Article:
---Philip Keefer, Lead Economist, Development Research Group, The World Bank
"Rosas convincingly demonstrates how democratic accountability affects the incidence and resolution of banking crises. Combining formal models, case studies, and cutting-edge quantitative methods, Rosas's book represents a model for political economy research."
---William Bernhard, Professor, Department of Political Science, University of Illinois
"When the financial crises of the 1990s hit Asia, Russia, and Latin America, the U.S. scolded them about the moral hazard problems of bailing out the banks. Now, the shoe is on the other foot, with the U.S. struggling to manage an imploding financial sector. Rosas's study of bank bailouts could not be more timely, providing us with both a framework for thinking about the issue and some sobering history of how things go both right and badly wrong. Democratic accountability proves the crucial factor in making sure bailouts are fair, a point that is as relevant for U.S. policy as for an understanding of the emerging markets."
---Stephan Haggard, Krause Professor, Graduate School of International Relations and Pacific Studies, University of California, San Diego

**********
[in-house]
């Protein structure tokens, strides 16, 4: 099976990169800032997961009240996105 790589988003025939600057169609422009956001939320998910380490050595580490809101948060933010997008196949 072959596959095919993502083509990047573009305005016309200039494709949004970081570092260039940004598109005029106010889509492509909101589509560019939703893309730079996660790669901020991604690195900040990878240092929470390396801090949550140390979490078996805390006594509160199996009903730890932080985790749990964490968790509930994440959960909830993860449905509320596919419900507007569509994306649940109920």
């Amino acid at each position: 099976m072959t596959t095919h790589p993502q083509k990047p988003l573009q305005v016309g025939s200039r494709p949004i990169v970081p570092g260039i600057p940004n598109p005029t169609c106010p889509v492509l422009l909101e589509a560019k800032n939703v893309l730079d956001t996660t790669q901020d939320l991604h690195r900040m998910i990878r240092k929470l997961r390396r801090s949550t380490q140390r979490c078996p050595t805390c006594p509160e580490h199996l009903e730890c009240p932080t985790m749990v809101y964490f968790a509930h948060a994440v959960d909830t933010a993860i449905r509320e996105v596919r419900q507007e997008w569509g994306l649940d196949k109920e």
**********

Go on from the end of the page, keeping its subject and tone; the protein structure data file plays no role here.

Banking crises threaten the stability and growth of economies around the world. In response, politicians restore banks to solvency by redistributing losses from bank shareholders and depositors to taxpayers, and the burden the citizenry must bear varies from case to case. Whereas some governments stay close to the prescriptions espoused by Sir Walter Bagehot in the nineteenth century that limit the costs shouldered by taxpayers, others engage in generous bank bailouts at great cost to society. What factors determine a government's response?
In this comparative analysis of late-twentieth-century banking crises, Guillermo Rosas identifies political regime type as the determining factor. During a crisis, powerful financial players demand protection of their assets. Rosas maintains that in authoritarian regimes, government officials have little to shield them from such demands and little incentive for rebuffing them, while in democratic regimes, elected officials must weigh these demands against the interests of the voters---that is, the taxpayers. As a result, compared with authoritarian regimes, democratic regimes show a lower propensity toward dramatic, costly bailouts.